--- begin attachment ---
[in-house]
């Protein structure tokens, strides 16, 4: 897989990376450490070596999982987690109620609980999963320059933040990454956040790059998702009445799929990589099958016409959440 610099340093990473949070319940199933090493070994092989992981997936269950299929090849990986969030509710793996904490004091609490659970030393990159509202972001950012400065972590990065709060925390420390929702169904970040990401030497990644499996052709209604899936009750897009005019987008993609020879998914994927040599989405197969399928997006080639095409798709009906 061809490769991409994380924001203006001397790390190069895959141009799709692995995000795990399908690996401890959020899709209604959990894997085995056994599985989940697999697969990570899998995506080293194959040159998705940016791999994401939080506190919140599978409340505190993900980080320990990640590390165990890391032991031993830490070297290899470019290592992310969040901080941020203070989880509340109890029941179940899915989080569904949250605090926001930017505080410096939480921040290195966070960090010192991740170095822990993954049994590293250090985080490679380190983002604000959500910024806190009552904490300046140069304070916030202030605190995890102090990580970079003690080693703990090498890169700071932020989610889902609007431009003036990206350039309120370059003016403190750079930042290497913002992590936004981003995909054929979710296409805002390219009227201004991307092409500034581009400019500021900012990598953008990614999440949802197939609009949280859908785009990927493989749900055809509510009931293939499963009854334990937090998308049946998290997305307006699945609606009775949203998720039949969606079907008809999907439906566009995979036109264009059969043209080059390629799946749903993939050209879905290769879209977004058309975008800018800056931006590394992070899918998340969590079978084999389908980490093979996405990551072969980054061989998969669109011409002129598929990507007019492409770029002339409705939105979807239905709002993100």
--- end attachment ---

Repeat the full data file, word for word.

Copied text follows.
[in-house]
């Protein structure tokens, strides 16, 4: 897989990376450490070596999982987690109620609980999963320059933040990454956040790059998702009445799929990589099958016409959440 610099340093990473949070319940199933090493070994092989992981997936269950299929090849990986969030509710793996904490004091609490659970030393990159509202972001950012400065972590990065709060925390420390929702169904970040990401030497990644499996052709209604899936009750897009005019987008993609020879998914994927040599989405197969399928997006080639095409798709009906 061809490769991409994380924001203006001397790390190069895959141009799709692995995000795990399908690996401890959020899709209604959990894997085995056994599985989940697999697969990570899998995506080293194959040159998705940016791999994401939080506190919140599978409340505190993900980080320990990640590390165990890391032991031993830490070297290899470019290592992310969040901080941020203070989880509340109890029941179940899915989080569904949250605090926001930017505080410096939480921040290195966070960090010192991740170095822990993954049994590293250090985080490679380190983002604000959500910024806190009552904490300046140069304070916030202030605190995890102090990580970079003690080693703990090498890169700071932020989610889902609007431009003036990206350039309120370059003016403190750079930042290497913002992590936004981003995909054929979710296409805002390219009227201004991307092409500034581009400019500021900012990598953008990614999440949802197939609009949280859908785009990927493989749900055809509510009931293939499963009854334990937090998308049946998290997305307006699945609606009775949203998720039949969606079907008809999907439906566009995979036109264009059969043209080059390629799946749903993939050209879905290769879209977004058309975008800018800056931006590394992070899918998340969590079978084999389908980490093979996405990551072969980054061989998969669109011409002129598929990507007019492409770029002339409705939105979807239905709002993100």